WITH: HEISENBERG, W. ed. Cosmic Radiation. Fifteen Lectures Edited by W. Heisenberg. New York: Dover Publications, 1946. 8vo. 192 pp. Green publisher's cloth, lightly worn, gilt to spine rubbed off. FIRST EDITION IN ENGLISH, SIGNED "R.P. FEYNMAN" ON FRONT FLY-LEAF.
Feynman's first paper, "The Scattering of Cosmic Rays from the Stars of the Galaxy" was published as a letter to the Physical Review on March 1st, 1939, the spring before his graduation from MIT, and was co-written with M.S. Vallarta, one of his professors who was the lead author. In 1946, a year after Feynman had joined the faculty at Cornell, Werner Heisenberg published an English-edition collection of lectures on cosmic radiation honoring Arnold Sommerfeld, his renowned mentor. This book concludes with a rather specific and historically-loaded mention of Vallarta & Feynman's paper, becoming the source of a classic Feynman anecdote as Gleick recounts:
"Vallarta let his student in on a secret of mentor-protegé publishing: the senior scientist's names comes first. Feynman had his revenge a few years later, when Heisenberg concluded an entire book on cosmic rays with the phrase, 'such an effect is not to be expected according to Vallarta and Feynman.' When they next met, Feynman asked gleefully whether Vallarta had seen Heisenberg's book. Vallarta knew why Feynman was grinning. 'Yes,' he replied. You're the last word in cosmic rays.'" (Genius p. 82)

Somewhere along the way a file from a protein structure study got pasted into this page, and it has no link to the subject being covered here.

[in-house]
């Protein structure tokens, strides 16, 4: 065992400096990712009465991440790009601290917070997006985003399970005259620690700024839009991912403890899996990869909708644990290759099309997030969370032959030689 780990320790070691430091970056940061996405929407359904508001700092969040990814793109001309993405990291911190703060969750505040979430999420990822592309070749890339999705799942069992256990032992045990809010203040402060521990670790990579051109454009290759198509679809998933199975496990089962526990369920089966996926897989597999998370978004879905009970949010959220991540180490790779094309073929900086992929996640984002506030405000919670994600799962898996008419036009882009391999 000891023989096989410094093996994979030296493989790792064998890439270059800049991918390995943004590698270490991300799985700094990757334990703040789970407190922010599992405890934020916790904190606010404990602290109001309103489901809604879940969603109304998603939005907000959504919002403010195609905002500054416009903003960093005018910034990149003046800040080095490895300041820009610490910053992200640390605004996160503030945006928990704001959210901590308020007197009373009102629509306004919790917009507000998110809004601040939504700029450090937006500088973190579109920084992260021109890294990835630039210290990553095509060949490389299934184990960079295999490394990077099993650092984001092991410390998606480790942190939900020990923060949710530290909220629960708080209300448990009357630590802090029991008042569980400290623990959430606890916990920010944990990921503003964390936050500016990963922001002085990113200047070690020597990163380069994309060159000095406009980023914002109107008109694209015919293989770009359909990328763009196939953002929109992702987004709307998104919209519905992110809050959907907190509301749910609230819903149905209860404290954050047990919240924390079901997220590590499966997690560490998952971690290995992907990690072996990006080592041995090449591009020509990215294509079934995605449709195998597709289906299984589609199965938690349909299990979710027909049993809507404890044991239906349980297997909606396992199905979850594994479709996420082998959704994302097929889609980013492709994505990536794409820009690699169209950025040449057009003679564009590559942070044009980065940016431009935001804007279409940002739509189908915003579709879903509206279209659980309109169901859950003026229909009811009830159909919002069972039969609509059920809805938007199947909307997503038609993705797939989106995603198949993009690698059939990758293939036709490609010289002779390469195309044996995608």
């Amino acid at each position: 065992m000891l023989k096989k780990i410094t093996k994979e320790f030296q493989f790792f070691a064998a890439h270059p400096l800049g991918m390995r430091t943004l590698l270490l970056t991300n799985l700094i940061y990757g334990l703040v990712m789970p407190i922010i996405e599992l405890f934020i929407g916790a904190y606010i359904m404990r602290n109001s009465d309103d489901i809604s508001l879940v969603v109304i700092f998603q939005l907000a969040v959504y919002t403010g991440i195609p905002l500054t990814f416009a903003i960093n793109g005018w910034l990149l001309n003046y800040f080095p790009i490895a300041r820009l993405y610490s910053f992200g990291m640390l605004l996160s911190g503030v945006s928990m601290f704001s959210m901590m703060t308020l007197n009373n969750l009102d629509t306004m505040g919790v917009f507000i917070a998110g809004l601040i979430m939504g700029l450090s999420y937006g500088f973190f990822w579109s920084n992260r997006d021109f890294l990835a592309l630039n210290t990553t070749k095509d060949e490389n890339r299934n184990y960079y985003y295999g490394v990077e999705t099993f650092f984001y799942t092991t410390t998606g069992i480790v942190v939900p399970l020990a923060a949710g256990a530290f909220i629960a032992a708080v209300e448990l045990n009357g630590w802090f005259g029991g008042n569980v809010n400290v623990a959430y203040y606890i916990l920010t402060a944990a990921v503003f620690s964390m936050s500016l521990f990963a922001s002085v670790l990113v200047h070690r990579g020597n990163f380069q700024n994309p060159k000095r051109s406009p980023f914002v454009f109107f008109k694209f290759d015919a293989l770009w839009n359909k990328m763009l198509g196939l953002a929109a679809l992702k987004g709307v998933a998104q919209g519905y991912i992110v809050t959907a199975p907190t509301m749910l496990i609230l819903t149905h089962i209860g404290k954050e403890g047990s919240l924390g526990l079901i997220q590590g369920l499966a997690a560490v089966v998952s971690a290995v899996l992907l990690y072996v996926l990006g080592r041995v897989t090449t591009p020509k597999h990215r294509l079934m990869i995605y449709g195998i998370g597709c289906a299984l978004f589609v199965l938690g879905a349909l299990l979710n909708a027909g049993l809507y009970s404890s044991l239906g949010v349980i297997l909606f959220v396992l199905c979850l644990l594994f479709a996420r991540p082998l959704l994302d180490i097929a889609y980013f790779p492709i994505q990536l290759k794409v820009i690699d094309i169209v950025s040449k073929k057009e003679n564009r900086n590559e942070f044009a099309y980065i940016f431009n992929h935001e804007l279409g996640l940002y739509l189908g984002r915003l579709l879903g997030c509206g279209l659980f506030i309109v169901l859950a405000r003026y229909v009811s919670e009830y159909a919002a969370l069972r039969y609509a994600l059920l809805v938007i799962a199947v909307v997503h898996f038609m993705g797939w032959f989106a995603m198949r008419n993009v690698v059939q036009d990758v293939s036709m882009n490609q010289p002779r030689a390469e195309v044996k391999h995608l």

Indeed he was; quite the coup for a scientist's very first paper.
The present manuscripts consist of first: 2 pages, labeled at upper right "CR17179A" (the CR perhaps standing for Cosmic Rays), possibly investigating the effects of cosmic rays as a source of pre-detonation of the Bomb whilst at Los Alamos. Feynman notes the work of Millikan, Schein, Carmichael & Dymond, and Bethe, all being on the subject of cosmic rays, and all being published prior to the start of WWII, when Allied physicists abruptly terminated publication of sensitive scientific research.
The second manuscript revisits the topic of cosmic rays, and looks in particular at normal (i.e., pi & mu), as well as mysterious "abnormal" mesons, unknown exotic particles of heavier mass. Written post-1947, as it mentions the Lamb shift (earning Lamb the 1955 Nobel Prize in Physics); this was possibly penned after Feynman attended Hans Bethe's 1947 lecture transcending the Dirac equation to pin down Lamb's elusive, but foundational QED experiment. Feynman cites many of the same people as above, with the addition of Le Prince-Ringuet, Fermi & Rabi, Greisen, and Street & William.
Please call 1-800-555-5555 to order a print catalog for this sale.
Online Registration to Bid is Closed for this Sale. Would you like to watch the live sale?Watch Live Sale